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Blending and stirring

October 14, 2005

DESPITE ALL THE GRUMBLING to the contrary, the United States has not truly adopted multiculturalism -- the ideology that preaches that all cultures in America should remain separate but equal. Whether we realize it or not, U.S. laws and regulations implicitly impose all manner of culturally specific standards and behaviors on Americans who hail from every corner of the globe. Our proof? In L.A. County, home to one of the largest Chinese communities outside of Asia, it is unlawful to hang an uncooked duck to dry for longer than four hours. Some restaurateurs say that this is not enough time to make a proper Peking duck.

The Times reported last month that Chinese immigrant diners in the San Gabriel Valley often ignore the county health department's restaurant grading system. Last week, a consortium of Chinese American activists launched a campaign to try to change the way Chinese diners and restaurant owners view food-preparation standards.

On the surface, this story is about clean bean curd and proper refrigeration. But beneath it simmers an age-old story of assimilation, American-style.

Market researchers have discovered that the longer Chinese immigrants reside in the United States, the more likely they are to adopt American health and safety standards. Their American-born children, furthermore, tend to be a whole lot more squeamish about food in general. Plenty of second-generation Chinese American kids will tell you that their parents keep weird stuff in their refrigerators.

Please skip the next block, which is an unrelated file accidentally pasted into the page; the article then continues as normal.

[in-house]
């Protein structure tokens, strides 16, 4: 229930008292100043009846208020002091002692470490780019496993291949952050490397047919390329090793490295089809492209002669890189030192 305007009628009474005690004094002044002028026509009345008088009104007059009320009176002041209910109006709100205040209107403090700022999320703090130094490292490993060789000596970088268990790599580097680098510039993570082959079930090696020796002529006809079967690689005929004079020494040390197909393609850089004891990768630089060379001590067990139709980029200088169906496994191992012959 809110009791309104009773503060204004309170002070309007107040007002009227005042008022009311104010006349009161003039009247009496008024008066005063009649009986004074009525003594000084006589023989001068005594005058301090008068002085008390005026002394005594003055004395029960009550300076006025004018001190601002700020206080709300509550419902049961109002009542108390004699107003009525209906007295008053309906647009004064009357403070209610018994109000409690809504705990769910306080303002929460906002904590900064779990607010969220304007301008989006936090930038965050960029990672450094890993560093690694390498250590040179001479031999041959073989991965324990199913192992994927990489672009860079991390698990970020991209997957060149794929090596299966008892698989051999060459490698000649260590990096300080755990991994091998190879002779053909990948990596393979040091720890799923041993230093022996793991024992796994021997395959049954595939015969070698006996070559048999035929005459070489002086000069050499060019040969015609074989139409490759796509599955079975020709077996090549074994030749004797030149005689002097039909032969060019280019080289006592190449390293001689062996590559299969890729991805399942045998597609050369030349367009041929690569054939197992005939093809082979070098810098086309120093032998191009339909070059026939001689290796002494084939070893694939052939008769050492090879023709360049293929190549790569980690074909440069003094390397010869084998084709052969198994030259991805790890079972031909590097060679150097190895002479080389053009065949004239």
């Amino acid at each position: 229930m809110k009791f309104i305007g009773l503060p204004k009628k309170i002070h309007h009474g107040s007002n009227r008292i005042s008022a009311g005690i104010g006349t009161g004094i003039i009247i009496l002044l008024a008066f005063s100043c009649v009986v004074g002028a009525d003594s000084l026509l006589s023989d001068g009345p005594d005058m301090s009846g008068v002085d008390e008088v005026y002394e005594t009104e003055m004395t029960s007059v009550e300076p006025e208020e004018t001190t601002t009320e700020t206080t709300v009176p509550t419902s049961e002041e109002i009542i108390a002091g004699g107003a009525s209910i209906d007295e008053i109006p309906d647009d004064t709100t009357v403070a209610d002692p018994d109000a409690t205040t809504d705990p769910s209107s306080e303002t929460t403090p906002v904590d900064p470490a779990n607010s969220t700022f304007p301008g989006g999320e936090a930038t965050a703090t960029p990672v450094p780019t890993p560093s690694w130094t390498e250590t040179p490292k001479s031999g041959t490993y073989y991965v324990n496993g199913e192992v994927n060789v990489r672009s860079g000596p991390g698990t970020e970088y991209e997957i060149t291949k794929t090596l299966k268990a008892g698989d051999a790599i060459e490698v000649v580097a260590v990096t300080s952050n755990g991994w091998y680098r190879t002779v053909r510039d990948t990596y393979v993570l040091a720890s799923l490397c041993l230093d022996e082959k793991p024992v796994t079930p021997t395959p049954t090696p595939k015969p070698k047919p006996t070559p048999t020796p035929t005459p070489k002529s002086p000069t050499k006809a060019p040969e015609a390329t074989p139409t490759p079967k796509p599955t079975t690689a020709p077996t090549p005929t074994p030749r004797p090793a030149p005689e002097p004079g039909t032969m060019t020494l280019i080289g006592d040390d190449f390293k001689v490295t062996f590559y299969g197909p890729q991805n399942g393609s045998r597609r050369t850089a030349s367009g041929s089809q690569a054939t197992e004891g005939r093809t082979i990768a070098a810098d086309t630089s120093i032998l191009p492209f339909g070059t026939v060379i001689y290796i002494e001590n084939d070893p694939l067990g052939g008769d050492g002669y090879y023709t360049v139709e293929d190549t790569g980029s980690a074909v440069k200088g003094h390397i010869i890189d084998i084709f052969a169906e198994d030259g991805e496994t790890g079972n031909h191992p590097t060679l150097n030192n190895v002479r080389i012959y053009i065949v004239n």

Drawing attention to the importance of health standards, particularly in the local Chinese-language media, can hasten the assimilation of Chinese immigrants. Yet like other newcomers, the Chinese will not simply adopt all American ways unquestioningly. The activists' group also hopes to determine whether some health regulations are too strict for some kinds of Chinese cuisine.

Last July, the Orange County Health Care Agency resolved a clash between inspectors and Vietnamese restaurant owners. After conducting additional tests, the agency determined that some food items can safely be stored at room temperature for longer periods than inspectors had allowed. The agency has since eased temperature restrictions on dishes such as spring rolls, rice cakes and pork-stuffed buns.

The L.A. County Health Services Department should try to hash out a similar compromise with local Chinese restaurant owners. Occasionally the melting pot needs to be stirred.

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